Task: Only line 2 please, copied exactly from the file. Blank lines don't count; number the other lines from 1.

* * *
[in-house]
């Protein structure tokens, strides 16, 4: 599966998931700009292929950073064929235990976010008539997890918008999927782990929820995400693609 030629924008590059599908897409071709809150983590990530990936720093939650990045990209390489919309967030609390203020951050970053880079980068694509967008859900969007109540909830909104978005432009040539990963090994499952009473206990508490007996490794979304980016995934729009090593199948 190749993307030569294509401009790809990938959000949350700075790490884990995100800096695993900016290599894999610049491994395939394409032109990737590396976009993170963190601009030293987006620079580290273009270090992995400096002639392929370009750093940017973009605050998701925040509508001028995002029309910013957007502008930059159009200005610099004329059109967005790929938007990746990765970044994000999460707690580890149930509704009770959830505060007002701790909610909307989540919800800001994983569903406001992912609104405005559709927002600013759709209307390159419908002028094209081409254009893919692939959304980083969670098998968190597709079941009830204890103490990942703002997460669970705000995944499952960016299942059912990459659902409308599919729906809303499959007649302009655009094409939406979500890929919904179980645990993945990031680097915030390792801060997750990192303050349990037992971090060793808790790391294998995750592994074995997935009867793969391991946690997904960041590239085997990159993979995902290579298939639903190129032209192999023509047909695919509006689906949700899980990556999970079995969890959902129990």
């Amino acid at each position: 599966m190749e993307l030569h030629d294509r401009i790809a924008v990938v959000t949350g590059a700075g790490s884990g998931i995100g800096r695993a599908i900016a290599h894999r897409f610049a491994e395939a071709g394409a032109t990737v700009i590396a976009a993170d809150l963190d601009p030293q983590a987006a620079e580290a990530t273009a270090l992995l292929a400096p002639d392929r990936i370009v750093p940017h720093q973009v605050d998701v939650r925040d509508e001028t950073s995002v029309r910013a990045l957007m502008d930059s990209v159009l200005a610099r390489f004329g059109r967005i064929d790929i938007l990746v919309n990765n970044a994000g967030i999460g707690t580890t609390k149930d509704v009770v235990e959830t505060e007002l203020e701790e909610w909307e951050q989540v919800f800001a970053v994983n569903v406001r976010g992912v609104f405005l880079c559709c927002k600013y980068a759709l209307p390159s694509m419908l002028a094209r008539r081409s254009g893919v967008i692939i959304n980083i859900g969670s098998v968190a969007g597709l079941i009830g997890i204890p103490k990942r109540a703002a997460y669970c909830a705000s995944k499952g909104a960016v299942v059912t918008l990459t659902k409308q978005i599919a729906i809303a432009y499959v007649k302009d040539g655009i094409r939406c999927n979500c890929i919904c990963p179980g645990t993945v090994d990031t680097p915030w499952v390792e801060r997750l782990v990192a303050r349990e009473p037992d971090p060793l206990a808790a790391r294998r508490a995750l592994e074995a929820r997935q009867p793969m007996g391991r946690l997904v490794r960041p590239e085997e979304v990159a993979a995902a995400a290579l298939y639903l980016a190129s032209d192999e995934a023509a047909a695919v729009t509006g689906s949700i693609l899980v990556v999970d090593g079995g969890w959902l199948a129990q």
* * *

């Protein structure tokens, strides 16, 4: 599966998931700009292929950073064929235990976010008539997890918008999927782990929820995400693609 030629924008590059599908897409071709809150983590990530990936720093939650990045990209390489919309967030609390203020951050970053880079980068694509967008859900969007109540909830909104978005432009040539990963090994499952009473206990508490007996490794979304980016995934729009090593199948 190749993307030569294509401009790809990938959000949350700075790490884990995100800096695993900016290599894999610049491994395939394409032109990737590396976009993170963190601009030293987006620079580290273009270090992995400096002639392929370009750093940017973009605050998701925040509508001028995002029309910013957007502008930059159009200005610099004329059109967005790929938007990746990765970044994000999460707690580890149930509704009770959830505060007002701790909610909307989540919800800001994983569903406001992912609104405005559709927002600013759709209307390159419908002028094209081409254009893919692939959304980083969670098998968190597709079941009830204890103490990942703002997460669970705000995944499952960016299942059912990459659902409308599919729906809303499959007649302009655009094409939406979500890929919904179980645990993945990031680097915030390792801060997750990192303050349990037992971090060793808790790391294998995750592994074995997935009867793969391991946690997904960041590239085997990159993979995902290579298939639903190129032209192999023509047909695919509006689906949700899980990556999970079995969890959902129990």